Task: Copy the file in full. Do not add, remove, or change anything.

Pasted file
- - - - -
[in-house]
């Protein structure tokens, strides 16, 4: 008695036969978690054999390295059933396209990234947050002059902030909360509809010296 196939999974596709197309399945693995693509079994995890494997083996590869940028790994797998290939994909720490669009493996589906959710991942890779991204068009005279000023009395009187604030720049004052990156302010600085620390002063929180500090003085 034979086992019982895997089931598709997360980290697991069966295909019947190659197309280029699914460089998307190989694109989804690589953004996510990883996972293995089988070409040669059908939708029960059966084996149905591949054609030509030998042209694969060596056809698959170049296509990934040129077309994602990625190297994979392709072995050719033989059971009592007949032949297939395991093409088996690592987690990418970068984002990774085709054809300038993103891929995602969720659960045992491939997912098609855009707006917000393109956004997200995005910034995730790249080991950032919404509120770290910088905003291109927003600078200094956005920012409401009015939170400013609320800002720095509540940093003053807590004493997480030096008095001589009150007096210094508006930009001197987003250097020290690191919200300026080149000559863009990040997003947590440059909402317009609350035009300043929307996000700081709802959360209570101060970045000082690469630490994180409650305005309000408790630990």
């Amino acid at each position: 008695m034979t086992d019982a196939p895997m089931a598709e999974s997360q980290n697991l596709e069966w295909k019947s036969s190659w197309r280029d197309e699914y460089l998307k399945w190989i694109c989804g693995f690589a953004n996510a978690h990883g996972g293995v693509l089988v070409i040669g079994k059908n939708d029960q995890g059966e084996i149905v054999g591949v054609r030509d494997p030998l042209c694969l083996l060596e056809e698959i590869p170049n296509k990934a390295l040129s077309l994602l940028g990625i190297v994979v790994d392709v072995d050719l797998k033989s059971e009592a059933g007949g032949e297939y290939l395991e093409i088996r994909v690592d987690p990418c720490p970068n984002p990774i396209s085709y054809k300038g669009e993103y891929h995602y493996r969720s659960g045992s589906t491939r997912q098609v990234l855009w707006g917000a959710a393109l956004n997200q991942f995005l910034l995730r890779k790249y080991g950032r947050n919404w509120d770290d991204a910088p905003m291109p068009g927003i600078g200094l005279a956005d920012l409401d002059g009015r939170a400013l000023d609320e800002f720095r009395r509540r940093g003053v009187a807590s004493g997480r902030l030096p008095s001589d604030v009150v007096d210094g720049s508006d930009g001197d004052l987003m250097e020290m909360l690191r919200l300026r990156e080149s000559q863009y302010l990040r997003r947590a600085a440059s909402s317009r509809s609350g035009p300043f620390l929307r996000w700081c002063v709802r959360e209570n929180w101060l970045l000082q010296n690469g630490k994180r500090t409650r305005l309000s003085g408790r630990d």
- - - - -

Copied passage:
[in-house]
């Protein structure tokens, strides 16, 4: 008695036969978690054999390295059933396209990234947050002059902030909360509809010296 196939999974596709197309399945693995693509079994995890494997083996590869940028790994797998290939994909720490669009493996589906959710991942890779991204068009005279000023009395009187604030720049004052990156302010600085620390002063929180500090003085 034979086992019982895997089931598709997360980290697991069966295909019947190659197309280029699914460089998307190989694109989804690589953004996510990883996972293995089988070409040669059908939708029960059966084996149905591949054609030509030998042209694969060596056809698959170049296509990934040129077309994602990625190297994979392709072995050719033989059971009592007949032949297939395991093409088996690592987690990418970068984002990774085709054809300038993103891929995602969720659960045992491939997912098609855009707006917000393109956004997200995005910034995730790249080991950032919404509120770290910088905003291109927003600078200094956005920012409401009015939170400013609320800002720095509540940093003053807590004493997480030096008095001589009150007096210094508006930009001197987003250097020290690191919200300026080149000559863009990040997003947590440059909402317009609350035009300043929307996000700081709802959360209570101060970045000082690469630490994180409650305005309000408790630990």
């Amino acid at each position: 008695m034979t086992d019982a196939p895997m089931a598709e999974s997360q980290n697991l596709e069966w295909k019947s036969s190659w197309r280029d197309e699914y460089l998307k399945w190989i694109c989804g693995f690589a953004n996510a978690h990883g996972g293995v693509l089988v070409i040669g079994k059908n939708d029960q995890g059966e084996i149905v054999g591949v054609r030509d494997p030998l042209c694969l083996l060596e056809e698959i590869p170049n296509k990934a390295l040129s077309l994602l940028g990625i190297v994979v790994d392709v072995d050719l797998k033989s059971e009592a059933g007949g032949e297939y290939l395991e093409i088996r994909v690592d987690p990418c720490p970068n984002p990774i396209s085709y054809k300038g669009e993103y891929h995602y493996r969720s659960g045992s589906t491939r997912q098609v990234l855009w707006g917000a959710a393109l956004n997200q991942f995005l910034l995730r890779k790249y080991g950032r947050n919404w509120d770290d991204a910088p905003m291109p068009g927003i600078g200094l005279a956005d920012l409401d002059g009015r939170a400013l000023d609320e800002f720095r009395r509540r940093g003053v009187a807590s004493g997480r902030l030096p008095s001589d604030v009150v007096d210094g720049s508006d930009g001197d004052l987003m250097e020290m909360l690191r919200l300026r990156e080149s000559q863009y302010l990040r997003r947590a600085a440059s909402s317009r509809s609350g035009p300043f620390l929307r996000w700081c002063v709802r959360e209570n929180w101060l970045l000082q010296n690469g630490k994180r500090t409650r305005l309000s003085g408790r630990d």